People like watching the reactions of influencers to a particular product, and no one wants to feel ordinary. Ethos is about authority and morality.
The general rule of thumb is that people want to know what their bloggers, friends, or other customers think about your brand. Thus, advertising through influencers can bring tangible results. This can take many forms: quotes from experts in the field, case studies, or just what the Twitter feed tells about your offers.
Here is how Ethos looks like:
Another less irritating Ethos example:
Ethos is used to build trust and gain authority.
You work with three things here, from important to basic:
Here’s an example that combines all three listed items:
Pathos is used to cement relationships.
Logos largely depends on the first two pillars: Pathos and Ethos. Boring facts and statistics are ignored. The best way to use Logos is to show how your product or service improves the customer's life (preferably in the first 10 seconds and with strong arguments). Of course, first of all you need to create an effective logo.
Here’s an example where Logos used with Ethos in a single place:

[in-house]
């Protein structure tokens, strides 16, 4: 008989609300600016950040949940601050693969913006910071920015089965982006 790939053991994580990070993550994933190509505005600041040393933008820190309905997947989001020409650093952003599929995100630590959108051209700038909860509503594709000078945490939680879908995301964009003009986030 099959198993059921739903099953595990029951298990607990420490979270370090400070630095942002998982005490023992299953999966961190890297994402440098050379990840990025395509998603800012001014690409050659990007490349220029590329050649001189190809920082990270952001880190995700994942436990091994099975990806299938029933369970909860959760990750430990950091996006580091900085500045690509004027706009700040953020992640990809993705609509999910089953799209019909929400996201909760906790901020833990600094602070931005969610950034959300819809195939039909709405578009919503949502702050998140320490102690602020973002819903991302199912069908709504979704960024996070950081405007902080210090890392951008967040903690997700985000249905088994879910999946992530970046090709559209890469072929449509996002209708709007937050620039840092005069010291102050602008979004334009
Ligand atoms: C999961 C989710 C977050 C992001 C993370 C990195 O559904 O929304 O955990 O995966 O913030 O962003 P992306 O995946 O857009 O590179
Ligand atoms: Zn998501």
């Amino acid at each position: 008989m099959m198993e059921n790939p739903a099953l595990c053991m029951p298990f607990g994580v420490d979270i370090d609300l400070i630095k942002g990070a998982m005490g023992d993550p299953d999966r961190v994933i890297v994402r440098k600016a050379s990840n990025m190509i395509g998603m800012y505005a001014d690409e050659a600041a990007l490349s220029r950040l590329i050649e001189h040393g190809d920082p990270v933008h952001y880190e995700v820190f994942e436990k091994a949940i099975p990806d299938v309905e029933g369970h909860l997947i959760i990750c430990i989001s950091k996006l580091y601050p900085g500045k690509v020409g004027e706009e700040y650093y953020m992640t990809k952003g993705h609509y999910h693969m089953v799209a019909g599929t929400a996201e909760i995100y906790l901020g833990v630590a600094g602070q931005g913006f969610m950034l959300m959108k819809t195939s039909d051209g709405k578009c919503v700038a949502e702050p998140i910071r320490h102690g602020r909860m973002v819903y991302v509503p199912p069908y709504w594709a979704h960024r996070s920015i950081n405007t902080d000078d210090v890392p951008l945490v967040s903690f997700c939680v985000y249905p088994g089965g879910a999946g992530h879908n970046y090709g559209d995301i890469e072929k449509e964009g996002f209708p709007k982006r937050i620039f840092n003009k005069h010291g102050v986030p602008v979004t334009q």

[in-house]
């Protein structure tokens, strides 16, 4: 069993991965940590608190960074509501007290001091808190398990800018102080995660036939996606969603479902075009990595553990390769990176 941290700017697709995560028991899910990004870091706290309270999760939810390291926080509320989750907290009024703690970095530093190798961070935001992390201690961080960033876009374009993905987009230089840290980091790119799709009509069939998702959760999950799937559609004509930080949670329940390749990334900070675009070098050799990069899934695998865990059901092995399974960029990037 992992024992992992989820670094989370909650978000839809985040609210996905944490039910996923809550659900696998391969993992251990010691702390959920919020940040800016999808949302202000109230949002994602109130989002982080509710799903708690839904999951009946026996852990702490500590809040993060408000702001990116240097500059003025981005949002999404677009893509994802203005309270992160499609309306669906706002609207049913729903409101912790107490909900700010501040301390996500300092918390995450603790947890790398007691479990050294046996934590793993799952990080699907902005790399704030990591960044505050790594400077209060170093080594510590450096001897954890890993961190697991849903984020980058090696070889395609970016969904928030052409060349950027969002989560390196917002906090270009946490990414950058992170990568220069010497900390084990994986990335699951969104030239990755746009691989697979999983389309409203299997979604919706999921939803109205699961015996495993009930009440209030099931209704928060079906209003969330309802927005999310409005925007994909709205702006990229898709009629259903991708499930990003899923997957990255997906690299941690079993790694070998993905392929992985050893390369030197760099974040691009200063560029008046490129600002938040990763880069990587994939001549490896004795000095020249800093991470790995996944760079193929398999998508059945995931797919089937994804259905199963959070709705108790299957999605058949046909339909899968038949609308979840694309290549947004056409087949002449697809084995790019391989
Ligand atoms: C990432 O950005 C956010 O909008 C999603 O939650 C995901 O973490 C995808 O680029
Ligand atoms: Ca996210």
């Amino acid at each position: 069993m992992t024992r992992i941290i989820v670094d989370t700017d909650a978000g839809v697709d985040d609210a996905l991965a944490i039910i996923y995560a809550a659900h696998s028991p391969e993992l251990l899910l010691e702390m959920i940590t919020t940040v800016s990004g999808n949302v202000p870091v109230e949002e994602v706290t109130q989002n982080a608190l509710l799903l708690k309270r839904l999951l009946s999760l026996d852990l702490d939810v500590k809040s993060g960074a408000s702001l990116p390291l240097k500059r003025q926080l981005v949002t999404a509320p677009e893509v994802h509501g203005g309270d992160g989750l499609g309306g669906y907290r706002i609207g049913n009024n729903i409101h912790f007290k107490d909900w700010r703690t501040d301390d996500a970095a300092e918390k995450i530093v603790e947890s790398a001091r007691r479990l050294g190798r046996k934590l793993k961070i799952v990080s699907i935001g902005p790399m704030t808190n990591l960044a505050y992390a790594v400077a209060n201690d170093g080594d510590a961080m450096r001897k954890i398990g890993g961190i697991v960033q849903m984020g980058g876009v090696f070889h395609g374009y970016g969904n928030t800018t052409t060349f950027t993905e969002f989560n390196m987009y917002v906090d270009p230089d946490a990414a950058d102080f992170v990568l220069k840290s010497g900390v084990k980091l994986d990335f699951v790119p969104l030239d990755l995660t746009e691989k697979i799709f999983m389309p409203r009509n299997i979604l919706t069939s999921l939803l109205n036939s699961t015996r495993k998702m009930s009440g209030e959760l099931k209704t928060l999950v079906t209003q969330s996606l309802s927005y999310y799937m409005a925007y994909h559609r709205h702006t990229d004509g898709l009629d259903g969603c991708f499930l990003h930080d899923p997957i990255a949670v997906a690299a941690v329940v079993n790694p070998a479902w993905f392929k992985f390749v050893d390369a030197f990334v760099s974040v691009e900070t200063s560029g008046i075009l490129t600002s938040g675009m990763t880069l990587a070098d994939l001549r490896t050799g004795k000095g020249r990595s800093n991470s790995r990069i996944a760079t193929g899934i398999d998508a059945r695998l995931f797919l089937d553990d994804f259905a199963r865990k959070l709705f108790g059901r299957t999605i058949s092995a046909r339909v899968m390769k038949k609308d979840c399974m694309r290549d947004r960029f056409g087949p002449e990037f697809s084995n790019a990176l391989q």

Logos are used to make profitable deals with customers. Remember that if a product isn’t helpful to the customer, it won't work.
The Three Pillars of Persuasion is used to build the foundation for ads and the brand. Ideally, you want to combine Ethos, Pathos, and Logos into a holistic piece, but having 2 out of 3 is good too.
Look at Apple. Much of its marketing revolves around Aristotle’s three pillars, communication, and care.
In addition, Apple provides its customers with top-notch products that allow them to solve a variety of tasks, ranging from simple accounting to graphical design. The company has high-quality products. Also, it established good communication with its audience. As a result, today Apple well enjoys being on the top.
Want more examples?